The Architect of Change

December 1st, 2006
by Thomas Tomczyk

[private] v4-12-Interview-Italo TuglianiItalo G. Tugliani Salazar, 59, is the chief architect of the ZOLITUR (Zona Libre Touristica del Departamanto de las Islas de la Bahia) law. Born in El Progreso, Tugliani moved to Roatan in 1976 to work as a lawyer for the island’s first dive resort- Anthony’s Key Resort.

He has practiced law for 33 years, served as a judge at Honduran Appeal Magistrate, as General Procurement Distributor. In 1994 Tugliani was appointed Bay Islands Governor by president Reyna and until 2006 he served as Legal Council of Roatan Municipal.

He is married to Vivian, with whom he had five children. He says that what motivates him to work, are his old friendships with people on the island: Jerry Hynds and Julio Galindo.

Bay Islands VOICE: What are the origins of the idea of Freeport?
Italo Tugliani: The idea came eight years ago when we turned by accident into a tourist destination. We were a very nice green island with a few cabins for scuba divers. It was not a tourism destination; it was a divers paradise. When we became a tourist destination, we heard that Hyatt, Radisson wanted to put a hotel here and we said- ‘if we want to compete, we need to be like other destinations in the Caribbean.’ From Quintana Roo to Venezuela. They are loaded with tourism [and] free zones. The only reason why the cruise ships are coming here is because the off shore excursions are profitable for the cruise ship [companies on a] better level then elsewhere. [Also,] the people like the idea that they can retire six, seven months out of the year [here]. We have to be able to host them in the same or superior manner, or they won’t stay. We talked to the last three administrations: President Flores, Maduro and everyone liked it but nobody had the courage put words into action.
B.I.V.: Another issue mentioned in the context of this free zone was the issue of providing better security and policing.
I.T.: This law has several components: fiscal- to attract investment and business opportunities as there are no duties, income tax, or sales tax. Tourism is a word that you cannot isolate like a bacteria or virus. You cannot understand the meaning of tourism if you don’t understand the logistics of transportation, amusement, food and beverage, and accommodation. And to accommodate people you need to build and to build you need materials and workers. The other component is a balance between the human charge [invasion] that this island supports and compensation of businesses. We have many studies and the commission is competent to rule and regulate these types of activities on the island. Environmental, security and emergency considerations are all important. The most important thing is that the fiscal revenue will in a big percentage be managed and invested on the island.
B.I.V.: I’ve heard that this law is a composite of laws from San Andres, Colon, Costa Maya.
I.T.: I am the one who wrote it and I didn’t copy any of them. We definitely consulted them, but they are very different [than this law]. The one in Venezuela- it is on the mainland. In San Andres the law was written 30 some years ago and is antiquated for right now. It doesn’t have a component for diversifying investment. It was made specifically for the benefit of residents who live in San Andres. In Costa Maya, etc. they are totally different then ours because they don’t hold inhabitants. This free zone law is for the whole department and for all the inhabitants that live here. (…)This is a simple law that fits exactly to our needs.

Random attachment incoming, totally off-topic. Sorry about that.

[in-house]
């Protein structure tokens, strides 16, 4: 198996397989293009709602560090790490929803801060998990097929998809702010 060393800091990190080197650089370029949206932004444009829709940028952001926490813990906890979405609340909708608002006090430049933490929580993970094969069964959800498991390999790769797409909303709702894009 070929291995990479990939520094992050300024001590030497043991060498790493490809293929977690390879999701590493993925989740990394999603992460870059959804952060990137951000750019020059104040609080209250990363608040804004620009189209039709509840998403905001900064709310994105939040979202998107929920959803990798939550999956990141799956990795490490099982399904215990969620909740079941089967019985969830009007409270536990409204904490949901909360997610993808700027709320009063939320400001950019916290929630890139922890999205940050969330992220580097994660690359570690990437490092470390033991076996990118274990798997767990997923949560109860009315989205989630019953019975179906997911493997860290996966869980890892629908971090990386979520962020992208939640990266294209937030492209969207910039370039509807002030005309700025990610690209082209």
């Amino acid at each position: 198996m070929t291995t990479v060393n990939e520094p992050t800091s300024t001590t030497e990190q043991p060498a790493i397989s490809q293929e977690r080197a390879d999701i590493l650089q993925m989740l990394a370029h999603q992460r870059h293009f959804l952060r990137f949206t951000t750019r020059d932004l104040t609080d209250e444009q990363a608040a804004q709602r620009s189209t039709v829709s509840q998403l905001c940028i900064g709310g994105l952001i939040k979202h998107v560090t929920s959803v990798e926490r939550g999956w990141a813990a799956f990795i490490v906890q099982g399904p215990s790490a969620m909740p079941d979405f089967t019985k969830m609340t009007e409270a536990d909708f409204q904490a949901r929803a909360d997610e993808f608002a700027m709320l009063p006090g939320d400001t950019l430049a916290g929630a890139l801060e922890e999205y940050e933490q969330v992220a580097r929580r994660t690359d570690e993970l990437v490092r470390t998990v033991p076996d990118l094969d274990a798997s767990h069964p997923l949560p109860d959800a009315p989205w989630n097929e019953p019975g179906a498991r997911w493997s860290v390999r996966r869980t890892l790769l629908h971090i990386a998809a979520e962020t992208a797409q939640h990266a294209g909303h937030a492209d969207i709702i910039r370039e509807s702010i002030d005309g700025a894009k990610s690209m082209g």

B.I.V.: Who will be considered a resident in the census and are only foreigners with residency documents eligible for being beneficiaries of the free zone benefits?
I.T.: First, Honduran citizens who are domiciled here according to the census. Secondly, everybody: nationals and foreigners who have invested on the island. If they are residents that’s fine, if they are not legally speaking residents but have invested on the islands they will be beneficiaries as well.
B.I.V.: Are you disappointed by anything that was added or taken out from your proposal?
I.T.: In making this law we only had two brains in there: Mr. Hynds’ and my own. When you put this law in the middle of 140 other brains, defiantly you’ll have different thoughts, but I don’t have any disappointments.
B.I.V.: What about eliminating the two percent import duty, or eliminating the $3,000 a year purchase exemption for non residents.
I.T.: We thought that this [$3,000 allowance] is to mainlander’s advantage. Instead of going to Columbia, Panama, Virgin Islands, Belize or any other free zone why not keep this money here. This was a preoccupation of the merchants of La Ceiba, mainly, that this would develop an illegal competition. With TLC [CAFTA] agreement the whole country is going to turn after a few years into a Free Zone. Availability of goods from Mexico, US, or Dominican Republic will be a reality.
B.I.V.: Is this law going to radically change and restructure the Bay Islands?
I.T.: I don’t know. We believe it is going to be for the good. It is the matter of economics, right? We’re going to be at a different level [of development] and better prepared to compete. It’s a better position then we have now.
B.I.V.: Can the Bay Islands handle all the growth in an economy that is already booming?
I.T.: The islands are changing anyway, but for the worse. I believe we can change course. We will have an index of activities that we can influence. Right now you don’t know who is drilling, who is not, who is building and who is not. In a free zone you get to know all of those things. Where you have order you have success, where there is no order there is no success. [/private]

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